11. Activities for Culturally Responsive Instruction • Acknowledge students’ differences as well as their commonalities • Respond to each student based on his/her identified strengths & weaknesses and not on preconceived notions about the student’s group affiliation • Validate students’ cultural identity in classroom practices & instructional materials • Teachers must supplement instruction with resources rich in diversity & sensitive in portrayal of individuals from different backgrounds • More students experience familiar practices in instruction, the greater the feeling of inclusion & higher probability of success

    12. Activities for Culturally Responsive Instruction • Educate students about diversity of world • Classroom diversity is increasing so students need skills to relate to each other positively • Teachers need to help students become more culturally knowledgeable • Promote equity & mutual respect among students • Teachers need to establish & maintain standards of behavior that require respectful treatment of all in classroom • Teacher should be role model—demonstrating fairness & reminding student that difference is normal • Assess students’ ability & achievement validly • Students possess differences to culture & language that might predispose them to different communication & test-taking skills • Assessment instruments should be suited to population being tested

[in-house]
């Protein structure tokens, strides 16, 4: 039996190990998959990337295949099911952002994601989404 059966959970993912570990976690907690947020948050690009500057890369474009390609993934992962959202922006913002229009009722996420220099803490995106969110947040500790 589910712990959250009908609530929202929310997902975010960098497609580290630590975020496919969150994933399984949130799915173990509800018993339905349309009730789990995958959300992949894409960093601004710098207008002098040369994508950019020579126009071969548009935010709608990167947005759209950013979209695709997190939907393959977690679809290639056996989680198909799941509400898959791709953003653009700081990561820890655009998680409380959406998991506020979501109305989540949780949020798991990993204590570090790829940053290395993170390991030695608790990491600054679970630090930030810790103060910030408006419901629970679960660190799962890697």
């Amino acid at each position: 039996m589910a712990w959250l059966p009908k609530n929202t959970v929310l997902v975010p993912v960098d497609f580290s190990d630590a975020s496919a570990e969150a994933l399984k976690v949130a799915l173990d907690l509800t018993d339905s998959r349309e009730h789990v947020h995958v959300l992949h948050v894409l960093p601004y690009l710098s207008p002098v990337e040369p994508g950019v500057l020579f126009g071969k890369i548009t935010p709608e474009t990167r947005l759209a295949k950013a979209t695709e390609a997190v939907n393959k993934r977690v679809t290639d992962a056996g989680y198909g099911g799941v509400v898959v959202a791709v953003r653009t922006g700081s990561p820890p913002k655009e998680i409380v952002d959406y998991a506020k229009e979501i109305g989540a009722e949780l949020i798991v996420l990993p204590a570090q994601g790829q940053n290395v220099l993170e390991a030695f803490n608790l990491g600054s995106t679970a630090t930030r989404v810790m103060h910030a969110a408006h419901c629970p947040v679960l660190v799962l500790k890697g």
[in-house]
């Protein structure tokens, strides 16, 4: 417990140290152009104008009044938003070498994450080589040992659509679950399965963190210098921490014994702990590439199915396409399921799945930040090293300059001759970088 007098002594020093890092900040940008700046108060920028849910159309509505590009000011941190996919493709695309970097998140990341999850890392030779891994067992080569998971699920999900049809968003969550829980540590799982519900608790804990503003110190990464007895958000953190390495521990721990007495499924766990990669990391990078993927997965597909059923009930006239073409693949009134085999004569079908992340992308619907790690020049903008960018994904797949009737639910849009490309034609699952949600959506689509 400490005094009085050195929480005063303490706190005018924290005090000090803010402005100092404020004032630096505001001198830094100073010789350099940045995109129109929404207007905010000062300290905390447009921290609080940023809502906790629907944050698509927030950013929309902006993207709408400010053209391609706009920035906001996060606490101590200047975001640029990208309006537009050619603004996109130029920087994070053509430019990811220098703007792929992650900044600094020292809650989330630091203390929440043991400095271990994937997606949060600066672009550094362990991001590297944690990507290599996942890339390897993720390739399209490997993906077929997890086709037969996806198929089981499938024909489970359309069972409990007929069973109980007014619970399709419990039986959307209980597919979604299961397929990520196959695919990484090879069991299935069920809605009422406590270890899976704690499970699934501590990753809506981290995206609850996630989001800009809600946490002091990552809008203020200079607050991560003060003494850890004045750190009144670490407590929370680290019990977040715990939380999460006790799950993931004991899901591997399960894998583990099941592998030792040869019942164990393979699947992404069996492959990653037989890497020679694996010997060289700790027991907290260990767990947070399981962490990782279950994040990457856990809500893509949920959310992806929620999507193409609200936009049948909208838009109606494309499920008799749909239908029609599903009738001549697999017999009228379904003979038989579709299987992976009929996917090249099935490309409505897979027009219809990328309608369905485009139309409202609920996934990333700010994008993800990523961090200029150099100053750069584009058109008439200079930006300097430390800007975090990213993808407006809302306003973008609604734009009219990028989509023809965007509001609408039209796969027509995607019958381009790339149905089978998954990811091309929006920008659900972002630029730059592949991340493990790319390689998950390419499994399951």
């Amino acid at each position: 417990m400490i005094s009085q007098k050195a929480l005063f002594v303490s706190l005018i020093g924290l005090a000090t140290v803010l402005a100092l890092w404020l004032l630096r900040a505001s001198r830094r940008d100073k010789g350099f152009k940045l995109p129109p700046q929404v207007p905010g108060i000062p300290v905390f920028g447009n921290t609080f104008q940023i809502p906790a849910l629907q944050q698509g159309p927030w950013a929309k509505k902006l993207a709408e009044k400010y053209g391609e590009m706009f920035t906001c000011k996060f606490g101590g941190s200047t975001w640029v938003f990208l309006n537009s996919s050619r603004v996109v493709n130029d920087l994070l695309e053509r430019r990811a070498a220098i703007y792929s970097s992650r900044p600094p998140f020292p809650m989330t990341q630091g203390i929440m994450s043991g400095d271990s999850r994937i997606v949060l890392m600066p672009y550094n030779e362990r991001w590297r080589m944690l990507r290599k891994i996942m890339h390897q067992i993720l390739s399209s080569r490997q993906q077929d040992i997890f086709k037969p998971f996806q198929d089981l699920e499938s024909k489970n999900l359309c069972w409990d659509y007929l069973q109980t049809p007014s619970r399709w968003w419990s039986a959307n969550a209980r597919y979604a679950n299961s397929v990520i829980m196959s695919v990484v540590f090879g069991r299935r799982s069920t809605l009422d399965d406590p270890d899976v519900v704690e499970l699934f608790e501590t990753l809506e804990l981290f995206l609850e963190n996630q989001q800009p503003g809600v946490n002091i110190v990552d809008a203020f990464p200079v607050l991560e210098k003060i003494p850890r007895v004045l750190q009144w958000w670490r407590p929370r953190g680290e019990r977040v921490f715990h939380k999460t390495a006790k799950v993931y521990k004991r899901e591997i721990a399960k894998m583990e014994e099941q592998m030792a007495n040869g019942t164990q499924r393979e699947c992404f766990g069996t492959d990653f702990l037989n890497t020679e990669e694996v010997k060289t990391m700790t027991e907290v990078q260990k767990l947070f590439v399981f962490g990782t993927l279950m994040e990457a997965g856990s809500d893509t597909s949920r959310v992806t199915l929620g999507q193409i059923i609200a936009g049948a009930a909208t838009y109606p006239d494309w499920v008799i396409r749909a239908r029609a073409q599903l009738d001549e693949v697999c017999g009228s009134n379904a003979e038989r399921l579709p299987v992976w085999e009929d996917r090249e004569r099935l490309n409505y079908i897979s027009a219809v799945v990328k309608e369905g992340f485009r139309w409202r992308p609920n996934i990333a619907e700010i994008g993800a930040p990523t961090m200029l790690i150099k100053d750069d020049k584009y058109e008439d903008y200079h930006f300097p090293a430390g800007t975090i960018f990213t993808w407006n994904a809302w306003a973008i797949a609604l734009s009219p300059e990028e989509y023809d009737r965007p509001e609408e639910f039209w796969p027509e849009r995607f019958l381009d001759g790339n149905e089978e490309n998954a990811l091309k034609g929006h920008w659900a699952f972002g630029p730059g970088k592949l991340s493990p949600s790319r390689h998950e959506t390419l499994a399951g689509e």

13. Activities for Culturally Responsive Instruction • Foster positive relationship among students, their families, the community, & school • Everyone benefits when there is mutual respect and value for the contributions all can make to educating the whole student • Motivate students to become active participants in their learning • Teacher should structure a classroom environment conducive to inquiry-based learning • Encourage students to think critically • Help student analyze (examine constituent parts or elements), and synthesize (collect & summarize) information & view situations from multiple perspectives • Help students learn to think “outside the box”